Fun with VxWorks MILS 2.1

It’s been a while since my previous blog, as I have been rather preoccupied with responding to a number of RFPs. However, I’ve managed to find some time to work on some demos for VxWorks MILS 2.1, which has been fun.

VxWorks MILS 2.1 introduced support for Wind River Linux as a Guest OS (VxWorks Guest OS and High Assurance Environment (HAE) having been supported in the earlier VxWorks MILS 2.0 release). I wanted to get some more hands-on experience of using Wind River Linux as a Guest OS (GOS) running on the VxWorks MILS 2.1 Separation Kernel (SK). So, I started with a version of the Blaster Blastee demo which had been modified by one of my colleagues in Engineering to use a Linux GOS partition for the Blaster. (Blaster Blastee is a well-known Wind River demo which provides a nice flexible framework for blasting TCP or UDP packets between nodes, testing network connectivity and performance).

 I thought it would be an interesting exercise to extend the demo to also use Linux in a second partition as the Blastee (receiver), to demonstrate the scalability and determinism of the MILS SK with multiple Linux virtual boards (VB).

Two Board Linux VxWorks MILS Blaster BlasteeThis proved to be quite easy to configure, as I was able to use the same Linux kernel image as the Blaster virtual board, but with different boot parameters (as this virtual board was using a separate dedicated Gigabit Ethernet device on my target board, with its own IP address), and I just invoked the Blastee executable which had been built into the Linux GOS filesystem. Once I had added a timeslot allocation for the Blastee VB into the MILS system schedule, I was able to build and run the system and send packets between the two partitions via external Gigabit Ethernet interfaces.

(Side note: Alternatively, I could have sent packets directly between the two partitions either by using Secure IPC ports via the MILS SK according to pre-defined security policy, or even via an IP tunnel over SIPC, but I used the external Ethernet interfaces, as I wanted to extend the demo further).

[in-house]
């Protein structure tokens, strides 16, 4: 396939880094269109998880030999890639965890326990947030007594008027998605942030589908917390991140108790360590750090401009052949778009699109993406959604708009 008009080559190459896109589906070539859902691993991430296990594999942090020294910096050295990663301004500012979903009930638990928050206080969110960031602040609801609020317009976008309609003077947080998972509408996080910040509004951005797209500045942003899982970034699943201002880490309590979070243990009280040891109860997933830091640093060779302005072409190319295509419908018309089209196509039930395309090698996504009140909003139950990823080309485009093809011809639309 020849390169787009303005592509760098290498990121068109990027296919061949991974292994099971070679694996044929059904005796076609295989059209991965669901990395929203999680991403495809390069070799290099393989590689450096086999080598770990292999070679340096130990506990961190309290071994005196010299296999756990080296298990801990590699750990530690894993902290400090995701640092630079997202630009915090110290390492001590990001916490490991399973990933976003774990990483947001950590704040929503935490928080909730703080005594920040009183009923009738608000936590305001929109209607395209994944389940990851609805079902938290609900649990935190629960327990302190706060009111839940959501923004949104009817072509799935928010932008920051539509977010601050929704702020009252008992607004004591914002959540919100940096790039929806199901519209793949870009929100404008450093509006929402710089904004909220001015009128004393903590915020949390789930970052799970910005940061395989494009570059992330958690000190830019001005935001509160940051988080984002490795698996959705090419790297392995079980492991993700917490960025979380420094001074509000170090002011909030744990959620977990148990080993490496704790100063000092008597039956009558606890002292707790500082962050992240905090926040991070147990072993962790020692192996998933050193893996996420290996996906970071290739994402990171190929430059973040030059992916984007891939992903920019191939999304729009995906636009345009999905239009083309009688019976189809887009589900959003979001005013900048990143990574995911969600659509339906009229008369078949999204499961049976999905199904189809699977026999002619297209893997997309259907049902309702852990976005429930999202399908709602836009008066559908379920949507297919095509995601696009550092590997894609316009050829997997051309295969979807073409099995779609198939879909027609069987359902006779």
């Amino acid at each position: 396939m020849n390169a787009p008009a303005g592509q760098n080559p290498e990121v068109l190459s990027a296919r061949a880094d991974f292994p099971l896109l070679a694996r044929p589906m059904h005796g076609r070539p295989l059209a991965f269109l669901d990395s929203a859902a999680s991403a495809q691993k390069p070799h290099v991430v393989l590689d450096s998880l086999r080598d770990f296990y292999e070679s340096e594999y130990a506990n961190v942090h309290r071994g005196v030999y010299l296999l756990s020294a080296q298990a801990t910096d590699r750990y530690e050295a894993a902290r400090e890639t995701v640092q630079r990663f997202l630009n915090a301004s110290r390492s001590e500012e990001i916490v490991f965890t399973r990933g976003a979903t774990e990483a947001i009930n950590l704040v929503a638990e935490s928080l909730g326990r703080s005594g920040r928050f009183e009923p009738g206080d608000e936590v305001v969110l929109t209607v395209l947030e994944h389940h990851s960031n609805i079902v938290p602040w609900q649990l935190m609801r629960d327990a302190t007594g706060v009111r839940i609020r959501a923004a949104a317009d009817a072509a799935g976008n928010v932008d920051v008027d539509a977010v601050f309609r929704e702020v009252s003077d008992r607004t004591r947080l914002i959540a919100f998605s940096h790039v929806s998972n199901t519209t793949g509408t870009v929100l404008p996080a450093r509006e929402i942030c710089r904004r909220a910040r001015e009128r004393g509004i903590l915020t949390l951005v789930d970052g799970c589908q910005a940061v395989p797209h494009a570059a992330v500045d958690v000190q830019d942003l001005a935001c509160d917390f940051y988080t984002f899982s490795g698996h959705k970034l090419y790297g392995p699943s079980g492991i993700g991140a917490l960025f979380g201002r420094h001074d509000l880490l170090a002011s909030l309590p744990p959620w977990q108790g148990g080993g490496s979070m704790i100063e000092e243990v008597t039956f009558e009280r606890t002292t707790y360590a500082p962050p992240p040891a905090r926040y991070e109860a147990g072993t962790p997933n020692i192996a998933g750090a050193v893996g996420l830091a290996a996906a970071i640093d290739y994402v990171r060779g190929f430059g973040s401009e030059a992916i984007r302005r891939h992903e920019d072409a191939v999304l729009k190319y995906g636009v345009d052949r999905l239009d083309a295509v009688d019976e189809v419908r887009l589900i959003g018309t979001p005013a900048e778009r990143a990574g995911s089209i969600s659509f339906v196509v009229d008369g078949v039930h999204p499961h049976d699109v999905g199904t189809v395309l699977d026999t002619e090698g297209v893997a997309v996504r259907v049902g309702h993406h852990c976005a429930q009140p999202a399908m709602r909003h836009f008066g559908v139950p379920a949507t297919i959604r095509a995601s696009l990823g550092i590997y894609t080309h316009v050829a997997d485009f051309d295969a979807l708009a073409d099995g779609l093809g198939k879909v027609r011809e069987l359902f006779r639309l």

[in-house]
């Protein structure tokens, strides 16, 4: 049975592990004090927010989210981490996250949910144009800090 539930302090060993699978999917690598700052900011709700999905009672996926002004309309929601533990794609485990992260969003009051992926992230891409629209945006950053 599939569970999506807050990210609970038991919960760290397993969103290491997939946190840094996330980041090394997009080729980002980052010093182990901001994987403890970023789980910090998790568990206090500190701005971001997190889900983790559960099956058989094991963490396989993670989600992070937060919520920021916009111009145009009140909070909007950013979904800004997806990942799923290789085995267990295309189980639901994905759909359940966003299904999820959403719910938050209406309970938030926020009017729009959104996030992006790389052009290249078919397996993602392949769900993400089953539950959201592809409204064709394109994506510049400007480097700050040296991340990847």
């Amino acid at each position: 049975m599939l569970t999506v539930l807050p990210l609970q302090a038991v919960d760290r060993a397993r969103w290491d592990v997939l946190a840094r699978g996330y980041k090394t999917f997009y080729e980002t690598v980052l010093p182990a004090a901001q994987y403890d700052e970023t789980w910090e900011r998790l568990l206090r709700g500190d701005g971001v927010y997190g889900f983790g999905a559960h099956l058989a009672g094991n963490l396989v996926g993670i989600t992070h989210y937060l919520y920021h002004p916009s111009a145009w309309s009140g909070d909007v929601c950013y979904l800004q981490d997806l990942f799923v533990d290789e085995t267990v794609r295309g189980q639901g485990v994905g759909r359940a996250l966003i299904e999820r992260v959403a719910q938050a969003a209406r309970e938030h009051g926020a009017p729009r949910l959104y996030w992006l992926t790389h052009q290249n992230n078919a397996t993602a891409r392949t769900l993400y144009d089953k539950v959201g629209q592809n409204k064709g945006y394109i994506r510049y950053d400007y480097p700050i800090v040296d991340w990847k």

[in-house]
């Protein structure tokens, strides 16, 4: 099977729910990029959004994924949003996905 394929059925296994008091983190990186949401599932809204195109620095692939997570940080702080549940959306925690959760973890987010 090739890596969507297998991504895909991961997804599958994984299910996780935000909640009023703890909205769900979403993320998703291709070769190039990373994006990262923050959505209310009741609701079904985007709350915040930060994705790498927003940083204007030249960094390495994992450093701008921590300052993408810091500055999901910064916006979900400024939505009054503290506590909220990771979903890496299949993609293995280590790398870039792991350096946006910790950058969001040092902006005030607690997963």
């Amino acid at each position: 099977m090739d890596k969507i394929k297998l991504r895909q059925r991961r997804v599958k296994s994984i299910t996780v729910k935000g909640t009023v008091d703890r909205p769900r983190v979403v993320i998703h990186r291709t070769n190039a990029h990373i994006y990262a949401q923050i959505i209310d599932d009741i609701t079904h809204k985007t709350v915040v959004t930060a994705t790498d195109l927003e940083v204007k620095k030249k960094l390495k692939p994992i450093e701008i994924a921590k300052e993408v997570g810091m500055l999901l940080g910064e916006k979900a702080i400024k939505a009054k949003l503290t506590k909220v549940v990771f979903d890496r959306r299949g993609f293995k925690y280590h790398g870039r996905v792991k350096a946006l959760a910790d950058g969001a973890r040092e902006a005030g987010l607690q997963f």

The next step was to configure this Linux GOS-based system to send and receive packets via the two Ethernet ports to corresponding VxWorks GOS-based Blaster and Blastee virtual boards on a second board. This configuration can be used to simulate a Public Network and a Secure Network connection between two nodes (see diagram above). The original MILS Blaster Blastee demo also includes a trusted Security Audit partition, running in a High Assurance Environment, which monitors the audit log for each partition, and also a Rogue partition which attempts to illegally access the Secure Network interface to intercept traffic (which is of course prevented by the MILS SK). When this demo is running freely, the link lights on my Gigabit switch flicker away furiously, and the VxWorks MILS partitions report output via the multiplexed serial I/O output to a host console.

Workbench MILS 2.1 concurrent debugTo really see inside the system, and to step through the interactions of the sender and receiver (Linux Blaster to VxWorks Blastee over the Secure Network, and VxWorks Blaster to Linux Blastee on the Public Network), I used Wind River Workbench to debug all four connections concurrently, using Linux user-mode agents in each of the Linux VBs, and On-Chip Debugging (OCD) via JTAG to debug the VxWorks Blaster and Blastee. In this way, I could step through the sending and receiving of packets in both directions over the two networks (rather than having to rely on printf(), which would have been difficult to correlate across multiple partitions). The screen shot shows the point at which I am stepping through send and receive (the size of the screen shot is constrained by my 19” monitor).

So, this demo shows how the High Assurance Environment, VxWorks GOS and Linux GOS can all run on top of the MILS Separation Kernel and still provide good network performance despite being in a time-partitioned environment.